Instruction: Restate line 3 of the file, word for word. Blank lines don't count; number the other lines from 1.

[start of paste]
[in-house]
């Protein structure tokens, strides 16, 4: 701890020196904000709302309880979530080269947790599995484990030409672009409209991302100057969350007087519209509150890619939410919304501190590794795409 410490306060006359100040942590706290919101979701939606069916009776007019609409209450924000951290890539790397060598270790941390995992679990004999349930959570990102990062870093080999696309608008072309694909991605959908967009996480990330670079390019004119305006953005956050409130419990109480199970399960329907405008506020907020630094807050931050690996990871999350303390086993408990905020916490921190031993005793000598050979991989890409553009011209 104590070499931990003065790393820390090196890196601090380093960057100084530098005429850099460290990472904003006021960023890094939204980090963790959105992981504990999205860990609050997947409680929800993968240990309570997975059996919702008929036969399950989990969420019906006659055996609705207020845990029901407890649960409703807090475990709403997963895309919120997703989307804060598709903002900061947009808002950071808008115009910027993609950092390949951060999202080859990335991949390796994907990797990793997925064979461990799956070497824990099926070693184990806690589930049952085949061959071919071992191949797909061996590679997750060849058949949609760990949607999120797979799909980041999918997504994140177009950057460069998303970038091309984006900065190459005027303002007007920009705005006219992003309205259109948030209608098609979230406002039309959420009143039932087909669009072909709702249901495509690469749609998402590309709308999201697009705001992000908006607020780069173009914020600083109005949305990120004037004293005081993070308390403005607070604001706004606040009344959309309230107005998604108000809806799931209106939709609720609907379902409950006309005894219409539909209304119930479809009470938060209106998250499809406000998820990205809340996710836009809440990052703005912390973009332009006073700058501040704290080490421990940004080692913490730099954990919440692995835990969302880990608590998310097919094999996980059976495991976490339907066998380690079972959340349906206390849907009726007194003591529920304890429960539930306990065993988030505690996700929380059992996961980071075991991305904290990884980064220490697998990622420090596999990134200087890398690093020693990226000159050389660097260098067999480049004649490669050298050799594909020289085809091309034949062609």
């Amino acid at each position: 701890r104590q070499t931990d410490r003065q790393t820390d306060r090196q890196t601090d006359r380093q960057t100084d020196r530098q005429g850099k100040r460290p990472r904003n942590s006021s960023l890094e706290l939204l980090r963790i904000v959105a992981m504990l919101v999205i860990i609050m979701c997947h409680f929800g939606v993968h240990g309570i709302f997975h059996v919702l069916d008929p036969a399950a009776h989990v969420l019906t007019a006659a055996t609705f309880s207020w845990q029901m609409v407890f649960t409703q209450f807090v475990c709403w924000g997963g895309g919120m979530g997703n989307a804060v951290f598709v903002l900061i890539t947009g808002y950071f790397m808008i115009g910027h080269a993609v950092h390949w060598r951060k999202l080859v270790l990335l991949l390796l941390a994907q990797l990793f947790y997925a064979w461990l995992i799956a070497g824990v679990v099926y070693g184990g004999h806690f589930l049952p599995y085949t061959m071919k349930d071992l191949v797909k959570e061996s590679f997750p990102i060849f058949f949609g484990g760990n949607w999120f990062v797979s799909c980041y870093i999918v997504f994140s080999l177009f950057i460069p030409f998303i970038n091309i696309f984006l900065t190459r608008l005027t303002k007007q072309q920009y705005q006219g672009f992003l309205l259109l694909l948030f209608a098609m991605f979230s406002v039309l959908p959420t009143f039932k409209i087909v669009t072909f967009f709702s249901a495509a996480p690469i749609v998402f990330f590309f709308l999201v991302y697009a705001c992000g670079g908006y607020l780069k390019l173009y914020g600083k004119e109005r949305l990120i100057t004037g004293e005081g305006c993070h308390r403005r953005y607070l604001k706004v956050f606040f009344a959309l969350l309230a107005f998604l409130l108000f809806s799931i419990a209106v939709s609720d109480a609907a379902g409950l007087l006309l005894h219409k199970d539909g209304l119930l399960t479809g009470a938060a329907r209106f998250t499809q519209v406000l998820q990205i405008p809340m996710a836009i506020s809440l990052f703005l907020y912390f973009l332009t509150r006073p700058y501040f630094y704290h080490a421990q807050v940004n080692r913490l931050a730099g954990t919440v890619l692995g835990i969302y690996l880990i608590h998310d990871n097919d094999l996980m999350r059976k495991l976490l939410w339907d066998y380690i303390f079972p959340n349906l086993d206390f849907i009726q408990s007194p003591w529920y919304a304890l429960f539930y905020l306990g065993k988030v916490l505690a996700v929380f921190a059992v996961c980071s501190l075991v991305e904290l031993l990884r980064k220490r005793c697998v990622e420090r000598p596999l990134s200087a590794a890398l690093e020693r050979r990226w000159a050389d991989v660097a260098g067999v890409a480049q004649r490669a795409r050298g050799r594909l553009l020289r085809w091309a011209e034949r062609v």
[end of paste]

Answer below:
């Amino acid at each position: 701890r104590q070499t931990d410490r003065q790393t820390d306060r090196q890196t601090d006359r380093q960057t100084d020196r530098q005429g850099k100040r460290p990472r904003n942590s006021s960023l890094e706290l939204l980090r963790i904000v959105a992981m504990l919101v999205i860990i609050m979701c997947h409680f929800g939606v993968h240990g309570i709302f997975h059996v919702l069916d008929p036969a399950a009776h989990v969420l019906t007019a006659a055996t609705f309880s207020w845990q029901m609409v407890f649960t409703q209450f807090v475990c709403w924000g997963g895309g919120m979530g997703n989307a804060v951290f598709v903002l900061i890539t947009g808002y950071f790397m808008i115009g910027h080269a993609v950092h390949w060598r951060k999202l080859v270790l990335l991949l390796l941390a994907q990797l990793f947790y997925a064979w461990l995992i799956a070497g824990v679990v099926y070693g184990g004999h806690f589930l049952p599995y085949t061959m071919k349930d071992l191949v797909k959570e061996s590679f997750p990102i060849f058949f949609g484990g760990n949607w999120f990062v797979s799909c980041y870093i999918v997504f994140s080999l177009f950057i460069p030409f998303i970038n091309i696309f984006l900065t190459r608008l005027t303002k007007q072309q920009y705005q006219g672009f992003l309205l259109l694909l948030f209608a098609m991605f979230s406002v039309l959908p959420t009143f039932k409209i087909v669009t072909f967009f709702s249901a495509a996480p690469i749609v998402f990330f590309f709308l999201v991302y697009a705001c992000g670079g908006y607020l780069k390019l173009y914020g600083k004119e109005r949305l990120i100057t004037g004293e005081g305006c993070h308390r403005r953005y607070l604001k706004v956050f606040f009344a959309l969350l309230a107005f998604l409130l108000f809806s799931i419990a209106v939709s609720d109480a609907a379902g409950l007087l006309l005894h219409k199970d539909g209304l119930l399960t479809g009470a938060a329907r209106f998250t499809q519209v406000l998820q990205i405008p809340m996710a836009i506020s809440l990052f703005l907020y912390f973009l332009t509150r006073p700058y501040f630094y704290h080490a421990q807050v940004n080692r913490l931050a730099g954990t919440v890619l692995g835990i969302y690996l880990i608590h998310d990871n097919d094999l996980m999350r059976k495991l976490l939410w339907d066998y380690i303390f079972p959340n349906l086993d206390f849907i009726q408990s007194p003591w529920y919304a304890l429960f539930y905020l306990g065993k988030v916490l505690a996700v929380f921190a059992v996961c980071s501190l075991v991305e904290l031993l990884r980064k220490r005793c697998v990622e420090r000598p596999l990134s200087a590794a890398l690093e020693r050979r990226w000159a050389d991989v660097a260098g067999v890409a480049q004649r490669a795409r050298g050799r594909l553009l020289r085809w091309a011209e034949r062609v």